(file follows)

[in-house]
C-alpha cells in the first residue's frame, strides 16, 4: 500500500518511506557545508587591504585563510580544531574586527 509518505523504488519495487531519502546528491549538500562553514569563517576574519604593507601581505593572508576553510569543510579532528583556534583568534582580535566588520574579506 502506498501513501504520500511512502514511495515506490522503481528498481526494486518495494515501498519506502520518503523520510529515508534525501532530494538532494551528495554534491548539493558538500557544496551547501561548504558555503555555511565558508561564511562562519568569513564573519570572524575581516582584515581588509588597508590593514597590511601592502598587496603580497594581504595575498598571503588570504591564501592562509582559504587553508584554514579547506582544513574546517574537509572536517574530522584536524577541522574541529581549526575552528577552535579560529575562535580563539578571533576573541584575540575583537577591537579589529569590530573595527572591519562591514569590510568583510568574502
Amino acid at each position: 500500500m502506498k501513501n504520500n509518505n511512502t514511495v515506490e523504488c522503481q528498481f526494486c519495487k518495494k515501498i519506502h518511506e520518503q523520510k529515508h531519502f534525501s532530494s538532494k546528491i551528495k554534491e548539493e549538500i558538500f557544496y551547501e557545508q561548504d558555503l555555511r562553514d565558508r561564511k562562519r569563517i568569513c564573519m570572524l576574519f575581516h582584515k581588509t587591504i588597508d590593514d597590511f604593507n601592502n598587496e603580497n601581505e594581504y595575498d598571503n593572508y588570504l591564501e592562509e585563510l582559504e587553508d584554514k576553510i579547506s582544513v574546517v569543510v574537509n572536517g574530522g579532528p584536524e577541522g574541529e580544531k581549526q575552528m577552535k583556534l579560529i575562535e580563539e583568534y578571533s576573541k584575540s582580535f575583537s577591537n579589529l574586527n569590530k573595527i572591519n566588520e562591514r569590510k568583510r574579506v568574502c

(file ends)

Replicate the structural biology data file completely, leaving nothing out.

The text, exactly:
[in-house]
C-alpha cells in the first residue's frame, strides 16, 4: 500500500518511506557545508587591504585563510580544531574586527 509518505523504488519495487531519502546528491549538500562553514569563517576574519604593507601581505593572508576553510569543510579532528583556534583568534582580535566588520574579506 502506498501513501504520500511512502514511495515506490522503481528498481526494486518495494515501498519506502520518503523520510529515508534525501532530494538532494551528495554534491548539493558538500557544496551547501561548504558555503555555511565558508561564511562562519568569513564573519570572524575581516582584515581588509588597508590593514597590511601592502598587496603580497594581504595575498598571503588570504591564501592562509582559504587553508584554514579547506582544513574546517574537509572536517574530522584536524577541522574541529581549526575552528577552535579560529575562535580563539578571533576573541584575540575583537577591537579589529569590530573595527572591519562591514569590510568583510568574502
Amino acid at each position: 500500500m502506498k501513501n504520500n509518505n511512502t514511495v515506490e523504488c522503481q528498481f526494486c519495487k518495494k515501498i519506502h518511506e520518503q523520510k529515508h531519502f534525501s532530494s538532494k546528491i551528495k554534491e548539493e549538500i558538500f557544496y551547501e557545508q561548504d558555503l555555511r562553514d565558508r561564511k562562519r569563517i568569513c564573519m570572524l576574519f575581516h582584515k581588509t587591504i588597508d590593514d597590511f604593507n601592502n598587496e603580497n601581505e594581504y595575498d598571503n593572508y588570504l591564501e592562509e585563510l582559504e587553508d584554514k576553510i579547506s582544513v574546517v569543510v574537509n572536517g574530522g579532528p584536524e577541522g574541529e580544531k581549526q575552528m577552535k583556534l579560529i575562535e580563539e583568534y578571533s576573541k584575540s582580535f575583537s577591537n579589529l574586527n569590530k573595527i572591519n566588520e562591514r569590510k568583510r574579506v568574502c